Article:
The storage of polarized atoms inside the T-shape cells of the polarized internal targets like at ANKE or PAX is sophisticated, because the hydrogen atoms are radicals and most chemical reactions will destroy the nuclear polarization. In the last 40 years a few materials are found, i.e. aluminum, titanium, Teflon and water ice, that avoids the recombination into molecules very efficiently and preserved the nuclear polarization. In parallel it was observed that the nuclear polarization even during the recombination process on some surface materials was preserved at least partially.
In a collaboration of the St. Petersburg Nuclear Physics Institute, the University of Cologne and the IKP an apparatus for the investigation and optimization of storage-cell targets was developed. This device is able to measure the polarization of hydrogen and deuterium atoms and their molecules after the recombination on a surface. During the last measurements a material was found that allows the full polarization conservation during the recombination process. Therefore, the production of highly polarized hydrogen molecules is now possible.
For experiments like ANKE or PAX the target density of the polarized nucleons in the storage cell is very important. Due to the fact that the beam intensity of polarized atomic beam sources was not increased much in the last 30 years’ other options were used to increase the target density:
- Cooling down the storage cell increases the time the atoms stay inside. But temperatures below 100 K were not possible due to huge polarization losses. Nevertheless, the target density was increased by a factor of √3.
- The geometry of such a storage cell must be optimized: Longer cells with smaller diameter increase the average useful lifetime of the atoms inside. Of course, the COSY beam is not allowed to hit the wall of the storage cell and, therefore, there was a defined border for this method at an inner diameter of 15 mm.
- The diameter of the COSY beam shrinks during acceleration to higher energies. Therefore, a moveable cell with a smaller diameter was developed that will be closed after the acceleration of the beam. In this case, the necessary inner diameter shrinks to 12 mm and the target thickness is increased by a factor 2.
Another opportunity is the recombination of polarized hydrogen or deuterium atoms into polarized molecules. Thus, a dedicated apparatus was developed and built to investigate the recombination of hydrogen and deuterium atoms on different surfaces and different temperatures in magnetic fields up to 1 T. During these experiments it could be shown that a Fomblin surface at temperatures between 50 and 100 K allows full polarization conservation for hydrogen. If the magnetic field is above 0.2 T even the polarization losses during wall collisions can be neglected. With this method the target density is increased, because the velocity of the molecules is smaller by a factor √2 compared to the atoms at the same temperature. A further increase is possible due to the fact that the polarization conservation does not depend on the temperature at least down to 50 K. But one problem still exists: Every cold surface in the vacuum of the accelerator will absorb water and after some time this surface is covered by ice. For this case could be shown that water avoids the recombination very effectively at 100 K and at lower temperatures the recombination rate increases and the polarization of the atoms and molecules is lost rather fast.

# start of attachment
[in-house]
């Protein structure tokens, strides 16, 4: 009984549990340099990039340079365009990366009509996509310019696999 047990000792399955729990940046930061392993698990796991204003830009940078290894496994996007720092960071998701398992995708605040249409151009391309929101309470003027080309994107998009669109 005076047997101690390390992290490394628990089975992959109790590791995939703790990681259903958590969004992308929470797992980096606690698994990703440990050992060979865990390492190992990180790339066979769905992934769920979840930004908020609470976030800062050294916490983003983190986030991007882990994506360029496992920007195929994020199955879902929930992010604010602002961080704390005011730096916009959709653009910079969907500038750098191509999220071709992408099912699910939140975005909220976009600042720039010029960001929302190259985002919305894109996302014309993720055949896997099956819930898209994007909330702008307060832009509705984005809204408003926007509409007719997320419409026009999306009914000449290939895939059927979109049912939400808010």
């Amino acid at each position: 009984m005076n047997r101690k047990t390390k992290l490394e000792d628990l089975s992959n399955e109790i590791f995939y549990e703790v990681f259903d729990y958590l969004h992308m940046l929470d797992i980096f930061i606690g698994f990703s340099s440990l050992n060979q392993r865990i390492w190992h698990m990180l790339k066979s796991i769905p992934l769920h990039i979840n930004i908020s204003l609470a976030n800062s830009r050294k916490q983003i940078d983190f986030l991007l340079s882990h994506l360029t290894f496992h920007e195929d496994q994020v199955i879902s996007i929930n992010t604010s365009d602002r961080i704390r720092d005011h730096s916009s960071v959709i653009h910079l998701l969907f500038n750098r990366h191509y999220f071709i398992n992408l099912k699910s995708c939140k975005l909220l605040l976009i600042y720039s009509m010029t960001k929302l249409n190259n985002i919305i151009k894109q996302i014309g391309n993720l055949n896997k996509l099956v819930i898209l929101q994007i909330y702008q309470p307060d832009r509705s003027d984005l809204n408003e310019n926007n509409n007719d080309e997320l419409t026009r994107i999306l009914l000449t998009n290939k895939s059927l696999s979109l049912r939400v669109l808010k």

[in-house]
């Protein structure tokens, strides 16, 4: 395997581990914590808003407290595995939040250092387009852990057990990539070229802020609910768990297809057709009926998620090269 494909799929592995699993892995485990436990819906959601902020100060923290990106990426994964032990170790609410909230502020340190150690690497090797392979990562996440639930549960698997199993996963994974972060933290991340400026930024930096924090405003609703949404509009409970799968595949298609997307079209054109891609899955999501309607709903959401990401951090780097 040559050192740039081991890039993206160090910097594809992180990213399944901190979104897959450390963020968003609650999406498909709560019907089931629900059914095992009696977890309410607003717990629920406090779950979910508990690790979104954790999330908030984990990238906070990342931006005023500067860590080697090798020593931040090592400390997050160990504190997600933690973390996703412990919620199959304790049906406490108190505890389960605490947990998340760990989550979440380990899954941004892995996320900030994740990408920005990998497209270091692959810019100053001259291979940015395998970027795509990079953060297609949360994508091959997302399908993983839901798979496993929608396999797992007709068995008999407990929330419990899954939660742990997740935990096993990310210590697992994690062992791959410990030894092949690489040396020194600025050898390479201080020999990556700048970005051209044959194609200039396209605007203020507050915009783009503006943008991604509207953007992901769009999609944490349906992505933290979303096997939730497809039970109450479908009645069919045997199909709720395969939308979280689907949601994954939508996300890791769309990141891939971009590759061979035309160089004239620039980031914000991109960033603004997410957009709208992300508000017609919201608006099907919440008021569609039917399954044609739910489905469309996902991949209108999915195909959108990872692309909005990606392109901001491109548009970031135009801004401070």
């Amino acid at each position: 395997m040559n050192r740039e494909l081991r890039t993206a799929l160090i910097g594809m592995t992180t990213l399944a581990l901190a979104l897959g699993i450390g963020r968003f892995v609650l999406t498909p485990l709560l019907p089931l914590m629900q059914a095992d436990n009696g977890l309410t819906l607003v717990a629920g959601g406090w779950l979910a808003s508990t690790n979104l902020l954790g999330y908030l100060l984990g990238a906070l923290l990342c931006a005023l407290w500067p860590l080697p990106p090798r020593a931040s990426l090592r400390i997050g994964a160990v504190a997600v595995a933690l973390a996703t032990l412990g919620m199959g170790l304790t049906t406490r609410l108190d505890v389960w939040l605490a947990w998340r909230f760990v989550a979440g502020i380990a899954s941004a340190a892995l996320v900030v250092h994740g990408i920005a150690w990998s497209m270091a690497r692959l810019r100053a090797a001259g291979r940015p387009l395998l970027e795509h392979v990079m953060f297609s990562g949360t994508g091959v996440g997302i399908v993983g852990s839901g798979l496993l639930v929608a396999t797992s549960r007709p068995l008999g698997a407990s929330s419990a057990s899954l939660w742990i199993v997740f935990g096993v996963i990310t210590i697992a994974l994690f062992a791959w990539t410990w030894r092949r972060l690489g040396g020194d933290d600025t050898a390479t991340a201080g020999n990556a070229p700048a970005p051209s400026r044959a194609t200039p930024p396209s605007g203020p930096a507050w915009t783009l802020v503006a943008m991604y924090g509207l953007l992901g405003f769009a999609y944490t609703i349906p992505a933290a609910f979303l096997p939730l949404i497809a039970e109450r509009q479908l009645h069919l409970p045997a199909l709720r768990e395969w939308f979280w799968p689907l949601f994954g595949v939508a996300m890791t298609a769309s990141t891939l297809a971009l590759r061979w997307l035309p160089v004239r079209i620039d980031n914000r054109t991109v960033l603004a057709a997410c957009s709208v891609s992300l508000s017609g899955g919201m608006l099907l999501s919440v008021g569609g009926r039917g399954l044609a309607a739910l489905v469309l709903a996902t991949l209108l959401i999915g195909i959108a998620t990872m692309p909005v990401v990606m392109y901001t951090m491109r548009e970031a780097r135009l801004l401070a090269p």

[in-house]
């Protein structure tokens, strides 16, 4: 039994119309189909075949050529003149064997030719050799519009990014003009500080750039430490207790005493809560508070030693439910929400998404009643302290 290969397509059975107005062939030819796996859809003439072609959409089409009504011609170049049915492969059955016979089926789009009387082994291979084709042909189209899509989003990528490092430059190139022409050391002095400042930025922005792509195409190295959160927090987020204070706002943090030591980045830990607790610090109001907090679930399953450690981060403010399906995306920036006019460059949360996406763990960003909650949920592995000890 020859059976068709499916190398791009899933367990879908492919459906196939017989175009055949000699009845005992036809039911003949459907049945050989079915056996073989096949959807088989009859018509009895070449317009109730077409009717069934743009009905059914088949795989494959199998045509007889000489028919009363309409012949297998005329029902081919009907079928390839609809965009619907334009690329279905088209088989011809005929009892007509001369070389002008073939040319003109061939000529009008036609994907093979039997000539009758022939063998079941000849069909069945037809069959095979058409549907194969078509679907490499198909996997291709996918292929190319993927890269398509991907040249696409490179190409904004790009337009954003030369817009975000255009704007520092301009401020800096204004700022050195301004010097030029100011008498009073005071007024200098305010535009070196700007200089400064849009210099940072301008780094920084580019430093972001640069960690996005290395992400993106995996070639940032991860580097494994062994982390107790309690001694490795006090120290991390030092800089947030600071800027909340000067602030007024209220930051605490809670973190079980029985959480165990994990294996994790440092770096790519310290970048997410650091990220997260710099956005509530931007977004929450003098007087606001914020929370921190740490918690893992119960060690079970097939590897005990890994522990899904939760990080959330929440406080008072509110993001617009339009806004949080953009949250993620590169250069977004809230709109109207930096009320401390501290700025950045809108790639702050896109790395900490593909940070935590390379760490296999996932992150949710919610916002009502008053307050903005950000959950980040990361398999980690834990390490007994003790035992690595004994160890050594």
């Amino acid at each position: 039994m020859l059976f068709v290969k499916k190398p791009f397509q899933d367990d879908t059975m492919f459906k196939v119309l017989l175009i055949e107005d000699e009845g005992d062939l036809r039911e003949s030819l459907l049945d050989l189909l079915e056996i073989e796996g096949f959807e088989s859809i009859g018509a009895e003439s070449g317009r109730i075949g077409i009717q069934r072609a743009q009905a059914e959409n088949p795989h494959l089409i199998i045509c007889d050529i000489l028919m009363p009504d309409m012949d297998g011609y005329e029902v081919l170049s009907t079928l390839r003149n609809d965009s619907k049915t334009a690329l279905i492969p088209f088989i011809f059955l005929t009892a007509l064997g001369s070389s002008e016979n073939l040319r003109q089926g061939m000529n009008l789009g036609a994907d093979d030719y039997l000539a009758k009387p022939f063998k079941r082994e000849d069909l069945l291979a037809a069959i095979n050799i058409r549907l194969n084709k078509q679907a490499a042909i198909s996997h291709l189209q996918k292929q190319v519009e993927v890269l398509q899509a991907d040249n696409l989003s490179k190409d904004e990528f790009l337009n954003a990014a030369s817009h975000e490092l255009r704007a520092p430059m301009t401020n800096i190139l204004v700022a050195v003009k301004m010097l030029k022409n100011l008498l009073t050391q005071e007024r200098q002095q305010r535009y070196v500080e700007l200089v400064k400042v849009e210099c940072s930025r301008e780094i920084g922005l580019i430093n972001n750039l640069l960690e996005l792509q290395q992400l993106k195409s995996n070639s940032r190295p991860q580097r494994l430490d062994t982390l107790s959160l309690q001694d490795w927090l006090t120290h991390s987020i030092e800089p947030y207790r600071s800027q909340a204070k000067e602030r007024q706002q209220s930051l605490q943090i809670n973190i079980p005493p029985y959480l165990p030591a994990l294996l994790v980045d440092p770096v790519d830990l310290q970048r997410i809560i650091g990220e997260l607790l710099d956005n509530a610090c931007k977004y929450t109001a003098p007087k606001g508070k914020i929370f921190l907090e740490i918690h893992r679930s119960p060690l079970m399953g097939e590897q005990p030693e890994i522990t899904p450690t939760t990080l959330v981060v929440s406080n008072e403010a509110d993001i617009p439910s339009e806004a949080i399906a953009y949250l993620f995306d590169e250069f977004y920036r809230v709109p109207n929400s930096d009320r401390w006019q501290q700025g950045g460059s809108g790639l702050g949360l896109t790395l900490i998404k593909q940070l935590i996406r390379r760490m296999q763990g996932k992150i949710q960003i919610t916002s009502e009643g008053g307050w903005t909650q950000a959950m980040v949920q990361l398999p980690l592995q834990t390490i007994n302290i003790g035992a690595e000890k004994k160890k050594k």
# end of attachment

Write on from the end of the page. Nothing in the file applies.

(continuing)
Meanwhile, this experiments gain insights into different recombination processes on many surfaces that are even helpful in other fields. E.g., in astrophysics the recombination of hydrogen atoms in stellar clouds into molecules is not well understood. A “direct” recombination of two atoms is not allowed due to energy and momentum conservation and, thus, a third partner is needed. Due to the very low density in such clouds three atoms will not hit each other at the same time. One solution can be small carbon particles where the atoms can recombine on the surface, but chemistry shows that this is not very efficient. Nevertheless, first tests of carbon-coated cells, like they might be used for a storage cell at CERN in front of the LHCb detector, have shown that the recombination in such cells is large. The reason for this effect seems to be a huge amount of Lyman-α photons coming from the dissociator of the atomic beam source that are able to deliver the necessary energy to crack the C-H binding before the recombination with another hydrogen atom is possible. Another interesting feature is the observation of the coupling between the nuclear spin of the proton with the rotational magnetic moment of the molecule. Due to this coupling the polarization is lost during wall collisions, but an external magnetic field is able to overcome this coupling and preserve the nuclear polarization. When now the polarization is measured as a function of the magnetic field and the cell temperature several details are observable, i.e. the average amount of wall collisions and, therefore, the interaction between the molecules and the surface materials or the shift of the rotational moment in HD molecules compared to D2 and H2.
In the future these experiments can be extended and the range of the temperatures will be expanded. Until it is now possible to produce highly polarized deuterium and HD molecules with this method, it should be possible to freeze them out on a cold surface at liquid helium temperatures. If it would be possible to collect enough polarized deuterium than it might be useful for first tests of polarized fusion.